Recruit, train, RETAIN! How empathy & technology can help solve the hospitality staffing crisis
The Staffing Crisis - Improving staff retention
The staffing crisis in hospitality has the potential to decimate our industry - and it doesn’t look like it’s going away. If anything it’s getting worse. Just this week, the Office for National Statistics reported that there are a staggering 83% more vacancies available in the hospitality industry.
Higher wages, signing on bonuses and staff incentives are all being used to fill positions, but every employer is worried where this will lead. You offer £10 and the place over the road raises their wage to £11. A vast number of experienced staff have left the industry and not returned. To recruit and retain staff, do we need to start looking at things from a different perspective? Experienced staff are worth their weight in gold, but what about the inexperienced 18-year-old’s starting their first job?
Let’s put ourselves in their shoes for a moment. If we can understand their motivations and thoughts, could this lead towards a solution to the crisis…?
The importance of empathy
You’ve just turned 18 and you’ve applied for a bar job with a local employment agency. They are desperate for staff, having numerous clients on their books - so they are happy to take and place inexperienced staff. The agency provides little training and sends you off to your first job with no more than uniform requirements, a contact name and (if you’re lucky) a basic guide on where to go.
The nerves are high, but you are excited to start working. The morning of your first shift arrives and you make your way to the venue. You’re not sure where to go but you see others dressed like you and follow them. You queue to sign in, then stand around waiting to be deployed. When you finally get to your bar, the supervisor is busy and the only experienced staff are getting ready for service. So you wait until they can assign you a role, brief you and undertake basic training. Normally most of the training will be “on the job” when the event goes live, with the experienced staff showing you the ropes.
However, with the industry-wide shortage this is no longer a given. It’s quiet to start and you begin to find your feet. Then the first rush hits. You sink or swim. How this goes, how the team pulls together and how quickly you learn all contributes to how you feel at the end of the event. If you feel well trained, supported and part of the team you’ll hopefully return. If you’re not happy with the day, do you come back? Or do you take the alternate shifts on offer at a different venue?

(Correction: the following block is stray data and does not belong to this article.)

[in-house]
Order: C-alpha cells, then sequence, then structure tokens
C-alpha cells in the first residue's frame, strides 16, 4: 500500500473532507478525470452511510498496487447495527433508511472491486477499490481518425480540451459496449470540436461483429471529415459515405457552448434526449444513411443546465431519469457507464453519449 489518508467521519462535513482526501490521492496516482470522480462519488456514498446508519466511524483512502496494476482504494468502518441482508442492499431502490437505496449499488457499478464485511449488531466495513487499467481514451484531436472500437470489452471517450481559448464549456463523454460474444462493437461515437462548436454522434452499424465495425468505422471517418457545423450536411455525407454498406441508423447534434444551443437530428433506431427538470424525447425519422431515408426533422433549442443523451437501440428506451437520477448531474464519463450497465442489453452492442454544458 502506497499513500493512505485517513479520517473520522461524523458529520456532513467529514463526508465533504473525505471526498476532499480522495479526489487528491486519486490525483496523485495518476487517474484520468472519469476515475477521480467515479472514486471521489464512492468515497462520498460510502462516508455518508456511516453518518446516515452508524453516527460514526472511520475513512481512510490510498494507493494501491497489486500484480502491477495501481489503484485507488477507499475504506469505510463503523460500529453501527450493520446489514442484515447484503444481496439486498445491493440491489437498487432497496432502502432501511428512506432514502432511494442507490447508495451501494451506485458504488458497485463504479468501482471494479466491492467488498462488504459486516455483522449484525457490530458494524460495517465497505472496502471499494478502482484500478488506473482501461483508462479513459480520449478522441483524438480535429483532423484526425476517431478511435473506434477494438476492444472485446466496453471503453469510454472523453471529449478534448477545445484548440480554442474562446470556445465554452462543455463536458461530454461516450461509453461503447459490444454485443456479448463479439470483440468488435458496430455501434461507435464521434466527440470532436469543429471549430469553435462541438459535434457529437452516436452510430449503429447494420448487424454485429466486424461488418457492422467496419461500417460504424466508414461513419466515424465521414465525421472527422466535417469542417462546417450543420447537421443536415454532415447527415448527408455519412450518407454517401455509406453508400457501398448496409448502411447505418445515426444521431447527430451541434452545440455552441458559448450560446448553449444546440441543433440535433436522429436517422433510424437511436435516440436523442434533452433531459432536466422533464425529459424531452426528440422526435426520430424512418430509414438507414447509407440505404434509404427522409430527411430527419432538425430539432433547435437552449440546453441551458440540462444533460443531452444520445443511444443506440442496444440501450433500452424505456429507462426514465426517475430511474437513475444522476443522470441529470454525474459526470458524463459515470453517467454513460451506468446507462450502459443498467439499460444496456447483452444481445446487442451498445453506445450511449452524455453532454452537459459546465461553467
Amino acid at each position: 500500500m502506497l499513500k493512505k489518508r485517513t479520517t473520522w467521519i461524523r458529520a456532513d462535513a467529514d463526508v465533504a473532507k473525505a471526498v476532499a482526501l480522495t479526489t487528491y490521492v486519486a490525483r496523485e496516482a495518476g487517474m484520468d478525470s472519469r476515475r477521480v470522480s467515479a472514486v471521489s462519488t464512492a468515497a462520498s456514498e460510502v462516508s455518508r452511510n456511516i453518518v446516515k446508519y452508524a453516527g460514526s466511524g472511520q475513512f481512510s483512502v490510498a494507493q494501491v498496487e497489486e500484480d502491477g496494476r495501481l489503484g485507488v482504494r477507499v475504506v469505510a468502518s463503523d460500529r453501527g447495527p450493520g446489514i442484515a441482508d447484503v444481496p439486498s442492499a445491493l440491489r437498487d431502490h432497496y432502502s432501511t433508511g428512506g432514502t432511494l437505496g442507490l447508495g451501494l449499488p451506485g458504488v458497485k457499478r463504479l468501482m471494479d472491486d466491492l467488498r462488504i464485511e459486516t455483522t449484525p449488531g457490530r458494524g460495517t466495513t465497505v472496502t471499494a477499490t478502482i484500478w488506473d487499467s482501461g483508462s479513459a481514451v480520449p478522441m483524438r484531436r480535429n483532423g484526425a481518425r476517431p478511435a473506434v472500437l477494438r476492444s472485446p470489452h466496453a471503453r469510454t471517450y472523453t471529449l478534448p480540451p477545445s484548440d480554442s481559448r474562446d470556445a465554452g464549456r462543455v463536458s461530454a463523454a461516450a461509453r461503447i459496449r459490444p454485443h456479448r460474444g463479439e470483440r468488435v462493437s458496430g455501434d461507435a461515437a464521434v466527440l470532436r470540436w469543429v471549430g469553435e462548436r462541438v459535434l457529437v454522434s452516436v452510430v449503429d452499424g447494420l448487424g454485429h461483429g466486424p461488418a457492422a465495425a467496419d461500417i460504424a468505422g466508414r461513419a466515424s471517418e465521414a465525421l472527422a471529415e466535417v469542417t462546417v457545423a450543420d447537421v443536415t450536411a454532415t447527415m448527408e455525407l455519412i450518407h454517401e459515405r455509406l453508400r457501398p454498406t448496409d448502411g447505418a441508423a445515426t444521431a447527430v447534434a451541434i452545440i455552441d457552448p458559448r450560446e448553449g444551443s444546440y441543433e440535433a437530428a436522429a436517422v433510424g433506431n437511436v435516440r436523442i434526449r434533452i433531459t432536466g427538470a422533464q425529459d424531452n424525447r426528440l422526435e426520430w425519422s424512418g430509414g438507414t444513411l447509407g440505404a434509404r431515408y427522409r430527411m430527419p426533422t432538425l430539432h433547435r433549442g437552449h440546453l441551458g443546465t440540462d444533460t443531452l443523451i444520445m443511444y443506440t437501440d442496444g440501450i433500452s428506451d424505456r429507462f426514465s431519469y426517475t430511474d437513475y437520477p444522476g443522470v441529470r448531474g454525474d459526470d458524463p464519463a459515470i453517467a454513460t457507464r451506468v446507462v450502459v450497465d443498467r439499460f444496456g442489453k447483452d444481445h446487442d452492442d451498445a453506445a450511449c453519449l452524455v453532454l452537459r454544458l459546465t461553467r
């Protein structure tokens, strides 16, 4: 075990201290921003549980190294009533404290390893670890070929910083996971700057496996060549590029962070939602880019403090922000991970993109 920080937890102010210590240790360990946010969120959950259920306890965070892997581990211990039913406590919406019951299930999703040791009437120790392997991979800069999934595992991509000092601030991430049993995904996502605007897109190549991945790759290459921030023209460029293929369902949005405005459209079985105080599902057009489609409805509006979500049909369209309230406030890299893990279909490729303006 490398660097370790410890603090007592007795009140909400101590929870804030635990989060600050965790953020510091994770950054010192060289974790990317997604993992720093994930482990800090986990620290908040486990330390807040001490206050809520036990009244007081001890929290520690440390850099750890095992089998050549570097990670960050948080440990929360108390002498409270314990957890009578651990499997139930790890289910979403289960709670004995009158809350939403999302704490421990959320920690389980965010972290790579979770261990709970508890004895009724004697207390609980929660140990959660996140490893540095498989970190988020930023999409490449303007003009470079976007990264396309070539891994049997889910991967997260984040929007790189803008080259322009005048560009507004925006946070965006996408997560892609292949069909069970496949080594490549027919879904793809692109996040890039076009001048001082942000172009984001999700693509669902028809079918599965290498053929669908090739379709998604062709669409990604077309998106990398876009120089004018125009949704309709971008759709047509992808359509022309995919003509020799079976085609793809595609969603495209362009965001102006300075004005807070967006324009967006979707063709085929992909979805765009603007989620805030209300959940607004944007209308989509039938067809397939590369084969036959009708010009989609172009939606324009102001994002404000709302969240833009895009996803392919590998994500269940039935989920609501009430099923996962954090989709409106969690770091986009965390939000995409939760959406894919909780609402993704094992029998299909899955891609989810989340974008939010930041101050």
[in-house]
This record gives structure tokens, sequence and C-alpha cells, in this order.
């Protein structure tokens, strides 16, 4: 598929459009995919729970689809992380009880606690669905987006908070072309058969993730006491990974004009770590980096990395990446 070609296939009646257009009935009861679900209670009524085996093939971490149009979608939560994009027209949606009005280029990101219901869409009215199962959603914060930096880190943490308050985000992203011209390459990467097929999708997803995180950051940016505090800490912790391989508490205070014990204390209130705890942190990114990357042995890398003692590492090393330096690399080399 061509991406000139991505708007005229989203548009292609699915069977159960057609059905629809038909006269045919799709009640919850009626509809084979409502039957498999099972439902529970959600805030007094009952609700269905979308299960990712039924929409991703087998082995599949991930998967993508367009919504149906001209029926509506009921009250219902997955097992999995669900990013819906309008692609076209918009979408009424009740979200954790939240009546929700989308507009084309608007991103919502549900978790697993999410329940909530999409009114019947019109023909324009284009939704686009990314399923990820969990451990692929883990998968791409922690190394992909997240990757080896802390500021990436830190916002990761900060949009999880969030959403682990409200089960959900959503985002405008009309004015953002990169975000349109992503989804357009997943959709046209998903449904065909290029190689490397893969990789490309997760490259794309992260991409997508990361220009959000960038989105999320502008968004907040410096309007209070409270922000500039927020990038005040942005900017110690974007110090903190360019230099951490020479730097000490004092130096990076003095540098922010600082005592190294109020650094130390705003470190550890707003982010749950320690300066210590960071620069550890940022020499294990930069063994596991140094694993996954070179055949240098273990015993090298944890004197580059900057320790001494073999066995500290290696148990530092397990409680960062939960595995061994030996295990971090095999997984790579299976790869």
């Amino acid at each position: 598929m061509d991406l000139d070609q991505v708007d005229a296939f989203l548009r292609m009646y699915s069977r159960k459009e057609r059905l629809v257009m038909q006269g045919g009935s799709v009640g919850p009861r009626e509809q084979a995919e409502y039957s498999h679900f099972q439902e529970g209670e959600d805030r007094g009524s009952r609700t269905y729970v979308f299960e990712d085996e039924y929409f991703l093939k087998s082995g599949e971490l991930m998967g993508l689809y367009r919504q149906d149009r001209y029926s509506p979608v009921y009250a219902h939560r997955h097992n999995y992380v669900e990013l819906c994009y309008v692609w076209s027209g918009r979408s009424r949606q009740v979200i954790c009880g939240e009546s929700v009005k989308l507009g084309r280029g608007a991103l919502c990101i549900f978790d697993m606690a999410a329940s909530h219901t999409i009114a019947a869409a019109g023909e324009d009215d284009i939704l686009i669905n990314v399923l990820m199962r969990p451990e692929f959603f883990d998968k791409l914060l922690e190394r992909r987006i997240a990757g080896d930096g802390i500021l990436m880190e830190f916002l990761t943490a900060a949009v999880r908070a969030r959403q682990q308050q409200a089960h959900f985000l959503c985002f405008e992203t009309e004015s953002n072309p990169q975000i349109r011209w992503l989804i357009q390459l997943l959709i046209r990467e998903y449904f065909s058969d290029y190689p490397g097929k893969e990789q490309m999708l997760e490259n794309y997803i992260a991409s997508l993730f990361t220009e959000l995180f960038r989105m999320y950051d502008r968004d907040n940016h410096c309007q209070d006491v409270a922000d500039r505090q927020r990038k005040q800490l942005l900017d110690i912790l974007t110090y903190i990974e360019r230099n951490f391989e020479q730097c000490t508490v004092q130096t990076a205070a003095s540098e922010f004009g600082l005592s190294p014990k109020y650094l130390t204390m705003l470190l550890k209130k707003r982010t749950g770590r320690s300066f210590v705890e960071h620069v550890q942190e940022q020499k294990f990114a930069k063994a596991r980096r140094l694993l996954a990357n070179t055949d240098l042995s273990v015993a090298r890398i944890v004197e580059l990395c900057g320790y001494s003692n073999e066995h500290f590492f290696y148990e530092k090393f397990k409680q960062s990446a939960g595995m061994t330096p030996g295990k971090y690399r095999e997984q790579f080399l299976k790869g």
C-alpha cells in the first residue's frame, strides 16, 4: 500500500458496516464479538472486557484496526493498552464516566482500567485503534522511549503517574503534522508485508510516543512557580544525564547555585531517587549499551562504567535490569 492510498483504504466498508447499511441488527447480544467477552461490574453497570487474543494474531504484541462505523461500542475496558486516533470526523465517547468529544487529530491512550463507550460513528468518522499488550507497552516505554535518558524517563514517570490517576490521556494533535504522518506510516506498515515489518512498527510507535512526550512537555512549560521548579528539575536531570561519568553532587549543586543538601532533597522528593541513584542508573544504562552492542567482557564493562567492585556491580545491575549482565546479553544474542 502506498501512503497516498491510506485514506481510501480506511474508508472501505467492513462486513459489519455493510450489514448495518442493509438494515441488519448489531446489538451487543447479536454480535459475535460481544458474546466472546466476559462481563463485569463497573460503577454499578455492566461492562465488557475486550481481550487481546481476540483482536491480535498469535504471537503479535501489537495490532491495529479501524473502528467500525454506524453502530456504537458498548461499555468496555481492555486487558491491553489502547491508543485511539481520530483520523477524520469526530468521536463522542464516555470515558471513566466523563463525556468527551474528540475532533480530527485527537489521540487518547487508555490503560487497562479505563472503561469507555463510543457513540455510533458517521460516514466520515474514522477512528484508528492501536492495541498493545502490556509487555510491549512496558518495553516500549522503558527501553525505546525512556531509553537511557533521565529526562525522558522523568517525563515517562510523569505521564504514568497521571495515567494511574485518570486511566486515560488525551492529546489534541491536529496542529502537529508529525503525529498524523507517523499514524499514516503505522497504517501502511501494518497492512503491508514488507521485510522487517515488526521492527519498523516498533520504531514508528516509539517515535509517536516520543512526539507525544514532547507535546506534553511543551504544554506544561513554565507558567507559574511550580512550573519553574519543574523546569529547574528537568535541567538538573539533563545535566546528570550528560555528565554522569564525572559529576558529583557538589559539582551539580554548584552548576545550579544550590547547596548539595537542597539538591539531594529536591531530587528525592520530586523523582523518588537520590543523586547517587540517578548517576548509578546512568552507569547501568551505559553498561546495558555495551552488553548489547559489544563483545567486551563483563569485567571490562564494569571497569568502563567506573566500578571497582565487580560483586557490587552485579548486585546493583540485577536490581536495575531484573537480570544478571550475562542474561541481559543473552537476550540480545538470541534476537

This reality is being lived across the country every weekend, especially in stadiums where employers are competing for the same 3pm kickoff schedule.
How can we make sure inexperienced members of staff have an experience they want to repeat, while meeting the needs of the business?
Orientation/training days cost money. Staff might turn up to training and then not to their first shift wasting more time, effort and money. As businesses we must make the initial environment welcoming, with clear instructions on where to go and what time they are needed. Most importantly, we must free up our managers’ time to be able to greet, brief and train staff before service begins.
The Role of Technology
Technology can also make those first shifts easier and more enjoyable, thus aiding staff retention.
The move to cashless has taken away the uncertainty around cash handling, but EPOS systems have got bigger and can do more things. They have more screens and drop down menus than ever, and can pull in mobile and timed orders. So now your staff member is presented with a confusing box of tricks that is no longer intuitive and easy to use. The time spent processing orders has not improved, with the staff member staring at the screen instead of engaging with customers.
When selecting the technology available, we must look at it from the end user’s perspective: is it quick to train, simple to use and robust enough to cope with the demanding environment?
By ensuring the above, inexperienced staff need less training, will learn quicker and will engage more with the customers. The more experienced staff spend less time training others and more time serving customers, and the team spirit behind the bar inevitably improves. Retention grows, staff become more experienced, and they perform better while enjoying their workplace. They are now less likely to be lured away with the promise of a bit more money.
Shameless plug for SwipeStation!
SwipeStation is proven to turn inexperienced, casual staff into super-efficient service professionals - even on their first shift. There is no hardware behind the bar: no touch screens, no tills and no payment machines. The customer hands them a receipt and the staff member simply fetches what’s written on it without having to look down at a screen. There are no cards or cash to handle, no tills (or till training!) and minimal chance of miscommunication between staff and customers. By removing deliberation, ordering and payment from the service area, bar staff can start serving three customers a minute on their first shift. Here’s a one-minute time lapse video that supports that claim!
The result of this increased efficiency is fewer staff required behind the bar, making their experience more rewarding and less fraught. Meanwhile, fewer staff serving more fans means lower costs and increased revenue. The end result is fulfilled staff (who return for future shifts), happy fans who spend more and ultimately a noticeable improvement to the bottom line.